Having a birthday dinner two years in a row at a same restaurant is probably a strong testament to how much the restaurant means to that person. When I learned during my fall visit to Atomix that the restaurant will change its seasonal menu again in December, I knew I had to visit it on my birthday. On my birthday last year (see my review here https://kenscale.com/2018/12/27/atomix/), I had visited Atomix for the first time and absolutely fallen in love with the food there so I thought it was quite appropriate that I celebrate my birthday again there with my wife Jun for another magical meal. This recent visit was our fourth time at the restaurant and now chef JP and manager Ellia along with the staffs there had become familiar faces. And the meal this time also was one of the best we’ve had to date at the restaurant.
I’m always astounded by the balance in flavor and texture that the kitchen achieves so consistently in the 10-course dishes each of which is explained in more detail in a flash card with beautiful design that changes each time the menu is switched. The opening course of moo (a type of Korean radish) with yellowtail kicked off the meal wonderfully, followed by langoustine tartare with fermented rice cream that gave an interesting dimension to the tartare. One of the best dishes Jun and I had during this meal was the combination of winter squash and Kaluga caviar that gave a stunning contrast in flavor between the sweetness of the squash and the saltiness of the caviar. The next dish was just as spectacular, with king crab from Norway whose flavor was greatly enhanced with the use of sauce from mélange cheese sourced in California and some white truffle that the kitchen graciously added at no charge for my birthday, plus a banchan side dish of parae (a type of Korean seaweed) that worked as a very nice complement to the crab.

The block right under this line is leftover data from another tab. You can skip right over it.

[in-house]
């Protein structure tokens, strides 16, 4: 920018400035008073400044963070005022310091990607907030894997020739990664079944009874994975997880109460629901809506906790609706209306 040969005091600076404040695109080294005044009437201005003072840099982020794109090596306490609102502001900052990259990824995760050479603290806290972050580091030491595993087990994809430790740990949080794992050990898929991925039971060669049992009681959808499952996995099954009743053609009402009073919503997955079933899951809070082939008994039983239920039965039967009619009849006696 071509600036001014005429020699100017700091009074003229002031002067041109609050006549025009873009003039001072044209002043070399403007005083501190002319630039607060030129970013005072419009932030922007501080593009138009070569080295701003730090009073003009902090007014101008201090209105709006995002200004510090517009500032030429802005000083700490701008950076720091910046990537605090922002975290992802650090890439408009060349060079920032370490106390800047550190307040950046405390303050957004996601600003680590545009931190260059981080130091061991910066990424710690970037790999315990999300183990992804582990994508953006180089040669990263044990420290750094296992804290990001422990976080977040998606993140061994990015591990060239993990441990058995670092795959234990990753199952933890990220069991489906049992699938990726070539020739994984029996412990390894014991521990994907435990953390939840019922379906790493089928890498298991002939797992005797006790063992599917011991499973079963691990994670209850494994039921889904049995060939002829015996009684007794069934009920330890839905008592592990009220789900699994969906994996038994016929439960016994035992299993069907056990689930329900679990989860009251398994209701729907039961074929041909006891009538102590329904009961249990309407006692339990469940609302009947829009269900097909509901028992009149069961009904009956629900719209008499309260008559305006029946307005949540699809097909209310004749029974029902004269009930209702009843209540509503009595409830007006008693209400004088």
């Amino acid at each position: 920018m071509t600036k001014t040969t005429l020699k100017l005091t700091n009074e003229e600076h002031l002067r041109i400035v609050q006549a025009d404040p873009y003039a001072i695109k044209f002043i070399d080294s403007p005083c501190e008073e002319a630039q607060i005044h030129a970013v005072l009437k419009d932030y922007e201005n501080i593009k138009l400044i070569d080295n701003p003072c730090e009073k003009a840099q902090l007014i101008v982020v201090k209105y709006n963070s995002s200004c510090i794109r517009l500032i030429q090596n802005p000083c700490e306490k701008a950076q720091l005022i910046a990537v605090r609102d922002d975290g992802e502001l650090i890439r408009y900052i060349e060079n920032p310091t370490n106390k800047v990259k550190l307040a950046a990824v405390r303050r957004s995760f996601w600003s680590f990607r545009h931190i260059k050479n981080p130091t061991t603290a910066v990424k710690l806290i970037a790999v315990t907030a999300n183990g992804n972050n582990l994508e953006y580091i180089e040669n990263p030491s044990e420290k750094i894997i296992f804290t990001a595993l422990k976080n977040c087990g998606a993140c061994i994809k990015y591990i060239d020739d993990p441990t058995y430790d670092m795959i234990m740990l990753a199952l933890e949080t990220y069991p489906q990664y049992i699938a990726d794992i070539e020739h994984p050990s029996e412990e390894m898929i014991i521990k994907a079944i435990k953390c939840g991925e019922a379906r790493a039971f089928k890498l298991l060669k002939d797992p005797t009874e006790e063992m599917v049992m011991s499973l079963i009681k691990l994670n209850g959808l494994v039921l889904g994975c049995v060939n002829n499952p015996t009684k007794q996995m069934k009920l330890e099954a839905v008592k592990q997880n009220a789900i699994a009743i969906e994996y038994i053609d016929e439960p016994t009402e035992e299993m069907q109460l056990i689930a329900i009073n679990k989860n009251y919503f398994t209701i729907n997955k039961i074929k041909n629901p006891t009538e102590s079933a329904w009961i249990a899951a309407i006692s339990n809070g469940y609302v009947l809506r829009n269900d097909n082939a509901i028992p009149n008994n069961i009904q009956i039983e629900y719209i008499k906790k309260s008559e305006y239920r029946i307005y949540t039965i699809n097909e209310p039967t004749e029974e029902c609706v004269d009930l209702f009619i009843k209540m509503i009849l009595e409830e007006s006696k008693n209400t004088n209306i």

I had always been impressed with different rice bowls that accompany some of the meals (Atomix cooks its own rice dishes), and this meal delivered again. I couldn’t stop digging the wonderful rice with plump mussels on top that came alongside the aromatic mussel broth with hen of the wood mushroom and monkfish liver. The sunchoke rice with maple leaf on top that accompanied the grilled tilefish and sea urchin sauce was another winner, too. You don’t often see fried scallop at a restaurant, but Atomix will change your mind about how the scallop should be eaten with the impeccably battered and fried one accompanied by mustard puree and gim (Korean seaweed) sauce.
The last savory course, apparently inspired by the spicy pork bone and potato stew called gamjatang (one of my absolute favorite Korean dishes), used lamb saddle and gosari (a Korean bracken fern) to give the astounding level of depth to the broth even though it wasn’t spicy like the typical gamjatang. The kitchen at Atomix is not confined by our conventional notion of how an ingredient should be used. Following a palate cleanser with ginger mousse and popping candy that made me reminisce about my childhood when I enjoyed one of these snacks came the dessert of black chestnut ice cream with caramel and crumble made of pyogo mushroom that gave a delightfully earthy dimension to the dish. How many restaurant uses mushroom for a dessert? It’s hard to think of a kitchen that is willing to push the culinary boundaries as much as what Atomix is doing here.
As usual, getting a reservation at Atomix can be a Herculean challenge from the time the tickets start selling at the beginning of each month. For my birthday meal, I was able to spot a bottle of red from the Portuguese region of Bairrada from 1983 vintage (the same year I was born in!) that aged gracefully and tasted almost like a fine Barolo even though its alcohol was only 12%. The service at the restaurant as usual was always top notch and it was very nice to get to know the staffs by their names better and say Happy New Year to chef JP and Ellia before we left the restaurant. I’m so excited to see what Atomix will show to the dining world in 2020 and look forward to checking it out again for the spring menu (or even of those pop-ups the restaurant does every once in a while).
KenScale: 9.25/10 (Jun’s Score: 9.25/10)
- Creativity: 9.5/10
- Execution: 9.5/10
- Ingredients: 9.5/10
- Flavor: 9.5/10
- Texture: 9.0/10
- Value: 9.0/10
Address: 104 East 30th Street, New York, NY 10016